Nahausen was the home of SASSE, LOEST, BERCKNER, FAEHRPAHL, and FELLWOCK ancestors and other families. (See Nahausen Families for other surnames.) We walked all around the town, took pictures of storks on an electric pole, the houses, barns, the church. House. Church with gate. Church Tower.
Erika knocked on the door of the priest's house, but no one answered, so we didn't get to go inside. That was a disappointment.
We went back to Chojna for lunch at a fast food stand. Erika had a "hod dog", and the rest of us had roast chicken, 1/2 each. After lunch Hannes and Gertrud went somewhere, and we went to the train station to get our tickets. The clerk there didn't know German. She tried and tried to get us a ticket to Poznan, but finally said we could only get a ticket to Rzepin ("Zche-peen"). We will have to buy the other ticket there to get the rest of the way to Poznan. That's scary!
The village Barnkovo / Bernickow, home of the SCHUKAR ancestors, is just outside the wall of Chojna / Koenigsberg. In fact, it is now considered a part of the city, rather than a separate village. We were walking around the church taking pictures. Church, view 2. Entrance, view 1 Entrance, view 2. Out of nowhere came a lady with a key. She seemed excited and pleased to show us the church. Much of the inside seemed new. But in the balcony I found an old pew in the back. These are probably like the ones my ancestors sat in, in the 1850s, '60s and 70's. I sat there, and tried not to cry. It's a special feeling to sit where you know they've sat.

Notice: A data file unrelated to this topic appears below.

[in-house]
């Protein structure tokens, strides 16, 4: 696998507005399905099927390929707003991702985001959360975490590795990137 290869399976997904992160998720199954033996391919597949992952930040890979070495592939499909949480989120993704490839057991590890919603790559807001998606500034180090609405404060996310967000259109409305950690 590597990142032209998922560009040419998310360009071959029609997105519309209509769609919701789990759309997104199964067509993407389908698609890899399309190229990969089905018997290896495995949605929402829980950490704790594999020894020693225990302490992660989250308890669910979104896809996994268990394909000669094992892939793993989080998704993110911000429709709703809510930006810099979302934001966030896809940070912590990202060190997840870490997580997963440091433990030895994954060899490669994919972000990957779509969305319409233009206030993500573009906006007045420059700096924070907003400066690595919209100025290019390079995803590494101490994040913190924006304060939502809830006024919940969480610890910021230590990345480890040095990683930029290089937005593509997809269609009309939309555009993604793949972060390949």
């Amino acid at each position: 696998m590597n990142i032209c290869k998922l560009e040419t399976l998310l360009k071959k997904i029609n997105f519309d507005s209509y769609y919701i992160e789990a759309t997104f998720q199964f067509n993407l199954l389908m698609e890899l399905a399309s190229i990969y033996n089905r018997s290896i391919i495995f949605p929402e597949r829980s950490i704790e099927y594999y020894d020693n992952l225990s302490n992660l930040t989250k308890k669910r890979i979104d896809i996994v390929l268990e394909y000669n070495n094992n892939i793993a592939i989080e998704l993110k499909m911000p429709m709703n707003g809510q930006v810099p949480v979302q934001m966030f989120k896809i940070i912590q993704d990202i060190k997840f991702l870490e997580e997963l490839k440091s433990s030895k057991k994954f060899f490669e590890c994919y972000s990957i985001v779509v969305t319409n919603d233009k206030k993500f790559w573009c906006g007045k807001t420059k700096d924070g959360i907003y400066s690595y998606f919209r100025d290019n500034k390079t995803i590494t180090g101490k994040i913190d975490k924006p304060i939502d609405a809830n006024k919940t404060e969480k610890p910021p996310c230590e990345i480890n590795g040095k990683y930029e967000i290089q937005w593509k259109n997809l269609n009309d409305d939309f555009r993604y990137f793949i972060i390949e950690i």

I also got a picture of some old pillars, the balcony support posts. The key lady took a cover off a very old wooden chest/box at the side back, near the stairs to the balcony. I don't know what it is, but she felt it was important, so I got a picture.
Then she pointed to the school and ran off to get something. She came back with a photo of a teacher and the children in front of the school, from perhaps 1910 or so. Erika held it and we photographed it.
As we were leaving, a man came out and tried to talk. He knew a little German. We think he said that the church is evangelical. But how can that be? We tried to remember if there was a confessional booth, or a cross with flowers, but we can't remember.
Then we went to the Buffalo Bank, or Bison Bank, to get Sloty (Polish currency) with our Visa card. But since we had no PIN number we had to use a live teller. The ladies were kind, but the whole process took about 30 minutes.
We came back to the hotel and had a rest. Dave and I went to the Schwedter Tor and took pictures of the wall. We met Hannes, Gertrud and Erika at 7:00 and walked to a little restaurant near the Bernickow Tor for fish supper.
26 July, Friday
Early breakfast of rolls, eggs, cheese, and only a 1/2 cup of coffee -- it was going to be a long train ride. Erika took us to the train station, and we told her a warm farewell. She gave me a map to her house. We had told Hannes and Gertrude good-bye the night before. Genofifa also gave us a hug.
I asked the ticket seller for the platform number and she gave me the time of departure. I asked again and got the platform number. No problem getting on the train or finding a seat. We watched for station names and the time, and got off at Rzepina. It was raining when we got there. There I found the ticket booth, showed her my paper and asked for two (thumb and index finger), and gave her my Visa Card. No problem. I asked her for time and platform number by writing out the words.